All posts by lifestyles of the destitute and obscure

About lifestyles of the destitute and obscure

I'm a mother of three, a wife of one, and one busy lady. I dance, I sing only to my children, and I act only when absolutely required. I cook, I clean, and I'm more savvy with the baked goods and the bank account than Betty Crocker.

Early Childhood Literacy– Components and Practices in Action

Start at the Very Beginning– It’s a Very Good Place to Start

in-utero-nilssonEarly childhood literacy starts at birth, or even before birth as babies in utero listen to the gurgle-burble of their mother’s voice. When infants are first born, their eyesight is limited but they rely on their sense of hearing and their sense of taste to become familiar with their new world. Newborns are already collecting experiences and sensations as they eat, and as they get to know their families and their new home.

Libraries are in a unique position in the community to offer free storytime experiences to families from birth. There are so many anecdotes and a universe of research that supports early and enhanced reading with young children. One of my favorite books for new parents, before the ‘bun’ is even out of the ‘oven’ is a little book by Tish Rabe—a Suess-inspired book intended to be read to a baby in utero, with an introduction by Mr. Suess, aka Audrey Geisel.

o-baby-bookThe following is on the Amazon website and written by the publisher—
“Written to be read aloud to babies and babies-to-be (yes, babies in utero!), the book includes a brief introduction by Mrs. Dr. Seuss—Audrey Geisel—revealing how she and Ted were fascinated by the idea that babies could hear sounds while still in the womb—and might actually respond to the voices of their parents.”

Research studies about fetal learning, memory and reaction to their environment-to-be have been done by Penn State and appeared in obstetrics journals (Gonzalez-Gonzalez, Suarez, Perez-Pinero, Armas, Domenech & Bartha (2006).

How to Read this blog, especially if you are my professor or ECL classmate:
This blog is currently subtitled for my Early Childhood Literacy course at San Jose State University, but has been used for a Children’s Programming course as well and also taught by Professor Beth Wrenn-Estes. Programming ideas, story time themes and samples, and a simple programming budget can all be found through the pages along the top menu bar. All posts for the Early Childhood Literacy (aka INFO 269 Fall 2016 semester) will be labeled with ECL. For now, the home page of this blog also will be dedicated to resources, reflections and ideas about early childhood literacy and the ways libraries and librarians (like myself in the near future) can help families and young children make a successful start in reading, school and life.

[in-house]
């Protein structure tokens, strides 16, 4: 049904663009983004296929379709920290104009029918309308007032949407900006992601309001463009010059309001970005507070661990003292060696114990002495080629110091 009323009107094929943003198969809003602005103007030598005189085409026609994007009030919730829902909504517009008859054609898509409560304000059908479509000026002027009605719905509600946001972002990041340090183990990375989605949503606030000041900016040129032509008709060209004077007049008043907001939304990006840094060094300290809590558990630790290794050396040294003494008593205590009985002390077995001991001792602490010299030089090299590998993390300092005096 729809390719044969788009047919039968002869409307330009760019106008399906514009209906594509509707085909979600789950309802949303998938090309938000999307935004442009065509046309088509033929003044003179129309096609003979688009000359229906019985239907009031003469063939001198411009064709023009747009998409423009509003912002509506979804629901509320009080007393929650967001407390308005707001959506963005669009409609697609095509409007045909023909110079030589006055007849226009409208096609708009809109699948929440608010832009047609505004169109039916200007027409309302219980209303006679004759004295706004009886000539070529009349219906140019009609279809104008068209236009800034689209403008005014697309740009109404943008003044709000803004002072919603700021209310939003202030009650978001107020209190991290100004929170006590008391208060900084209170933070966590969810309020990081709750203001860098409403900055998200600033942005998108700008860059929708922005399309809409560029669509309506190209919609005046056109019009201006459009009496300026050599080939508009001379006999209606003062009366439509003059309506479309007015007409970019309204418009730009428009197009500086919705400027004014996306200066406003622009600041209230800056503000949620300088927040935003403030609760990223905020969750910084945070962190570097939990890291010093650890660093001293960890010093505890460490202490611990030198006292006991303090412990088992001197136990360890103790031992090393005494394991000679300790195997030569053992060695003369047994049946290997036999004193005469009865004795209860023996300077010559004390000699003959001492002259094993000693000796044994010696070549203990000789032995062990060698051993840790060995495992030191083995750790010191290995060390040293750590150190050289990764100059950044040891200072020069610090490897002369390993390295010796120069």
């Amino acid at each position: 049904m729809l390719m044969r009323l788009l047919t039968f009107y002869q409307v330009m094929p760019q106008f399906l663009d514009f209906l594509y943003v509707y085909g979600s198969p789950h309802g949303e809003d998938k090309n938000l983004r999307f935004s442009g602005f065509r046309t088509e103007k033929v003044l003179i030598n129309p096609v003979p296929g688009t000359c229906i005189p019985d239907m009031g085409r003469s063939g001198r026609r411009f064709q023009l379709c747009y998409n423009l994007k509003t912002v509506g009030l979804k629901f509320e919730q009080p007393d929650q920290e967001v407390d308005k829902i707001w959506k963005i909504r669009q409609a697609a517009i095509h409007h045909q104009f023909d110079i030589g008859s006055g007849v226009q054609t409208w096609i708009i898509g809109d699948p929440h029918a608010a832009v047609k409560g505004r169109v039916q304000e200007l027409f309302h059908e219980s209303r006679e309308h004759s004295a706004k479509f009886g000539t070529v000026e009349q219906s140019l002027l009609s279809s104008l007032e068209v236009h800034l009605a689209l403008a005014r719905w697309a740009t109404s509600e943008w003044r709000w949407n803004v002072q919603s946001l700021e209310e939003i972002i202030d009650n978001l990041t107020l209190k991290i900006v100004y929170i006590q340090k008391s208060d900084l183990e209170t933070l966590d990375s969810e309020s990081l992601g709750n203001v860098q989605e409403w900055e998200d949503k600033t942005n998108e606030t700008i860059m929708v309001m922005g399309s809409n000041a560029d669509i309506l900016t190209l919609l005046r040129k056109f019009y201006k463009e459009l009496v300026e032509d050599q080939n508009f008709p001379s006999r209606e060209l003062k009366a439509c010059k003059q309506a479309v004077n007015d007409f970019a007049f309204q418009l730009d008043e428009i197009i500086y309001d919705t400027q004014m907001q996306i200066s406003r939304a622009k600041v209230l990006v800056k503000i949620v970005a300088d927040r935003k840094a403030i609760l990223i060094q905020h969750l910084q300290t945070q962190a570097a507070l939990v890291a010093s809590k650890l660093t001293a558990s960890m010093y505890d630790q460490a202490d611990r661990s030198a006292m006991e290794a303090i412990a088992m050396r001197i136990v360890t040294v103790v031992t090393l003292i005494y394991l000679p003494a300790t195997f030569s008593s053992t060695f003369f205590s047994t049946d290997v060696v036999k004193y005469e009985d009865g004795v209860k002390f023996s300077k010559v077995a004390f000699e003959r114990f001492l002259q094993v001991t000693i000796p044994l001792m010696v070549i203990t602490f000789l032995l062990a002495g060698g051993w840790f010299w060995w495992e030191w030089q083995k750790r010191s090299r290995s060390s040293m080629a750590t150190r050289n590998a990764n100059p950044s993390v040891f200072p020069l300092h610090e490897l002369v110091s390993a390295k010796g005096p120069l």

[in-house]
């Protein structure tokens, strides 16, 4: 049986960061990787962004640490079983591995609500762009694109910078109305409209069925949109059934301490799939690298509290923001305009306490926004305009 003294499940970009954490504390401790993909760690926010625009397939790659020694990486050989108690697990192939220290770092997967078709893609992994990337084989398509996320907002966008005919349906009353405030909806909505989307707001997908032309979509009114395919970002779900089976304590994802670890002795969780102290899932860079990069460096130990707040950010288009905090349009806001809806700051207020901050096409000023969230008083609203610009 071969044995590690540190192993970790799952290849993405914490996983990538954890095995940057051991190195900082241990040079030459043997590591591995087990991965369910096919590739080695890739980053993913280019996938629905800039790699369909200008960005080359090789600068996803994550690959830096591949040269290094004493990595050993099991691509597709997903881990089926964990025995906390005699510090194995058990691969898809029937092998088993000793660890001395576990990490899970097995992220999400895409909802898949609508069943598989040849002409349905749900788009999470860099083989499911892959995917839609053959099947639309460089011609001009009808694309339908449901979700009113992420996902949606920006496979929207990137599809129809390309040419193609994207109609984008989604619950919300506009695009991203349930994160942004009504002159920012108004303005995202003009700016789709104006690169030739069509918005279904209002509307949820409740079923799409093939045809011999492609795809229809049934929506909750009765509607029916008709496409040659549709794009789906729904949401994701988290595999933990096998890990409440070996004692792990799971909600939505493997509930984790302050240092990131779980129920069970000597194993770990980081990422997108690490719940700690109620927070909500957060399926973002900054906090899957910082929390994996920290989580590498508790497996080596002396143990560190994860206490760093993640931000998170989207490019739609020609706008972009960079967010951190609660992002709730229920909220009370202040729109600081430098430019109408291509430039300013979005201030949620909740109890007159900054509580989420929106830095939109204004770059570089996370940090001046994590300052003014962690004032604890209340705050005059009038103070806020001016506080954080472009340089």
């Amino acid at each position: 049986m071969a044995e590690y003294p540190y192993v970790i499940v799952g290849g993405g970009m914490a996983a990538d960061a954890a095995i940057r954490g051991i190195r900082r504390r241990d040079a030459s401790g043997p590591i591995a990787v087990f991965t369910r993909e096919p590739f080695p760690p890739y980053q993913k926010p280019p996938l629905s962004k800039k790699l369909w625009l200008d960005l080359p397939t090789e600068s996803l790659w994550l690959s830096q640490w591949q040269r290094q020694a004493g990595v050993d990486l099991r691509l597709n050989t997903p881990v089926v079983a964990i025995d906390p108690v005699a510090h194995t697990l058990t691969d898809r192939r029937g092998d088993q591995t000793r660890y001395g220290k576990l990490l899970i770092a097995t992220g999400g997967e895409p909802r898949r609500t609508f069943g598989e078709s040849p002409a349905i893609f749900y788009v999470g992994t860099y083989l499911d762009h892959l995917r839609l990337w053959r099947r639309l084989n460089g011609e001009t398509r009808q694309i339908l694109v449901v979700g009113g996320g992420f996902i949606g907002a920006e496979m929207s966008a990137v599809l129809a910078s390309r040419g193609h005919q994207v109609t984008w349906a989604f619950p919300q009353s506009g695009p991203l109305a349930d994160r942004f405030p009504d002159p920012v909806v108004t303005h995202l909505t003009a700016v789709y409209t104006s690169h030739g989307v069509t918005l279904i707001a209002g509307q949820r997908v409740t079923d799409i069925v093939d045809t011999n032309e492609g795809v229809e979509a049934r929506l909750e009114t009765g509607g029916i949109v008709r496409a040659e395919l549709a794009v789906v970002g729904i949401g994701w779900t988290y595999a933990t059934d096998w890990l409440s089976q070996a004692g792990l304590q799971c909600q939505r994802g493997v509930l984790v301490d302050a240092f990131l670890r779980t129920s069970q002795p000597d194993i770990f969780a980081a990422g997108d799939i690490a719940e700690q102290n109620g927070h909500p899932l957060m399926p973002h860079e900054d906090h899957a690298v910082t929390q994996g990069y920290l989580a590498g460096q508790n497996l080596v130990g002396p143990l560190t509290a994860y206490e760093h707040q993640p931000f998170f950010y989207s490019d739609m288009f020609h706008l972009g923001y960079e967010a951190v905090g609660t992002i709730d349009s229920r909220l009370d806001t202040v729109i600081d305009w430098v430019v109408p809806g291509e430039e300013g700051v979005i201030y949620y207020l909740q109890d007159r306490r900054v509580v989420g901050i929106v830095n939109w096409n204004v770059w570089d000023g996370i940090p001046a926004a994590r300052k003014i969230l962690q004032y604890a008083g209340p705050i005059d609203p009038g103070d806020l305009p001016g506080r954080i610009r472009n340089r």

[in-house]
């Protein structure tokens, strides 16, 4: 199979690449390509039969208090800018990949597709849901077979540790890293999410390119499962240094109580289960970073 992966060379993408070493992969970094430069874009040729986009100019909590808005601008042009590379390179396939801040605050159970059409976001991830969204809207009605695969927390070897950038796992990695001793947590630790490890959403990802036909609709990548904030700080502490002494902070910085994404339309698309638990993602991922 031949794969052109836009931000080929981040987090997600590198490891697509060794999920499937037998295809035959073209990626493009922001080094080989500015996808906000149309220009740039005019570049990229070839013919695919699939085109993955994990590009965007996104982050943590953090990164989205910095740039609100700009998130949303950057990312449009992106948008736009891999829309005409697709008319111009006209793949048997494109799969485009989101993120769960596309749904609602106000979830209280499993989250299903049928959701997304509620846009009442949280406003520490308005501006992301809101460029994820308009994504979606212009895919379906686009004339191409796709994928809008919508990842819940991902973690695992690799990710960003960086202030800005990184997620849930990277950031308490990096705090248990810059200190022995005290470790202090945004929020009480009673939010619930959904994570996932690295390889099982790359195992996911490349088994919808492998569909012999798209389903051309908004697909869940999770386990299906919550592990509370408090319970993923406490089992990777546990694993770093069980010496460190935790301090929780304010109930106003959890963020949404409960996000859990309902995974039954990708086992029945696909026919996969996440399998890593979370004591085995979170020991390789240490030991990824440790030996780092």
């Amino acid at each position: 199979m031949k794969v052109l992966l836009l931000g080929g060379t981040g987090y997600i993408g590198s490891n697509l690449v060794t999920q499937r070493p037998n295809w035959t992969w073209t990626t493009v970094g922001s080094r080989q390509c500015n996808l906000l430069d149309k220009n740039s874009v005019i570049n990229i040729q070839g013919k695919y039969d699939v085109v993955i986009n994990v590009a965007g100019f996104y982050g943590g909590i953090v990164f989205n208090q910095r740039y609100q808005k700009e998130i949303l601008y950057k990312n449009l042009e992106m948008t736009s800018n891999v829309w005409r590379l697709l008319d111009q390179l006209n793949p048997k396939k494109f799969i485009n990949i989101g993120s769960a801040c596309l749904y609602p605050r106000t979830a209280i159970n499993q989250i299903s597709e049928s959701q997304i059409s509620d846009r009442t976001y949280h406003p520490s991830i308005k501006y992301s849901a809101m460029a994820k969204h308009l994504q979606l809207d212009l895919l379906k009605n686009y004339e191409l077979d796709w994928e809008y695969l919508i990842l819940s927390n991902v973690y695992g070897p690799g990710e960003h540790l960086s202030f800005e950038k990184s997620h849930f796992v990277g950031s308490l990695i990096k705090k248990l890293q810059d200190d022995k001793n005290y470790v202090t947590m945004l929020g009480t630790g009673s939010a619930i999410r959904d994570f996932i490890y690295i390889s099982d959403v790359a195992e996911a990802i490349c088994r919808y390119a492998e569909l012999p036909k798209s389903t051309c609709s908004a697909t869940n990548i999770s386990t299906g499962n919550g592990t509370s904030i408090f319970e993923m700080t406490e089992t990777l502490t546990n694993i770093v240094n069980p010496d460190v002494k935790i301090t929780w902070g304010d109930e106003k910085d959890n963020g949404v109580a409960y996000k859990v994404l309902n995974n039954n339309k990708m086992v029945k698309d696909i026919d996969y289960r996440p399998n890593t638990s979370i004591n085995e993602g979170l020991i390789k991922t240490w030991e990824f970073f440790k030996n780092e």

Lennart Nilsson in utero photograph pulled from WebMD

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This Year’s Library Theme–Explore Your World Through Reading

Exploring the world through reading means exploring YOUR world, from your family, to your neighborhood, and the cultures, traditions and beliefs of your family, friends and neighbors.

Reading and listening to books, learning new skills on the computer or through different art mediums, watching different kinds of dance and drama performances  are all ways to explore the world.  The public library offers all these opportunities for free and encourages all age groups to participate.

As a part of the children’s library, these programs will help children, caregivers and parents develop and learn about early literacy skills, further learning development and become comfortable with the vast array of resources available through the library and the community.

An Introduction and How to Read this Blog
This year-long programming blog is broken down into several pages: a story time page with days and times listed for several age groups, a page of programs that are on-going or take place several times a year, a page delineating budget specifics and costs of various elements of programming and four seasonal pages with special one-time library events listed by month.  Please note that WordPress preferred to line the pages and seasons up alphabetically, not chronologically.  That would not have been my first choice, but there it is.

The programs listed and the resources used are based on information, locations and sources from Sebastopol, California within the Sonoma County Library System as well as a mix of sources from various branches of the Contra Costa County Library System in California. Most of the story times, special events and activities would be best suited to a small to medium-sized library serving a community of roughly 50,000 people.

The variety of programs offered will hopefully offer a sampling of cultures and art forms to children while giving them hands-on experience and the chance to try something new. The various story times and book clubs will give kids the opportunity to explore books, reading and literacy from birth all the way up to high school and prepare them to be life-long readers and adults who choose to read for pleasure.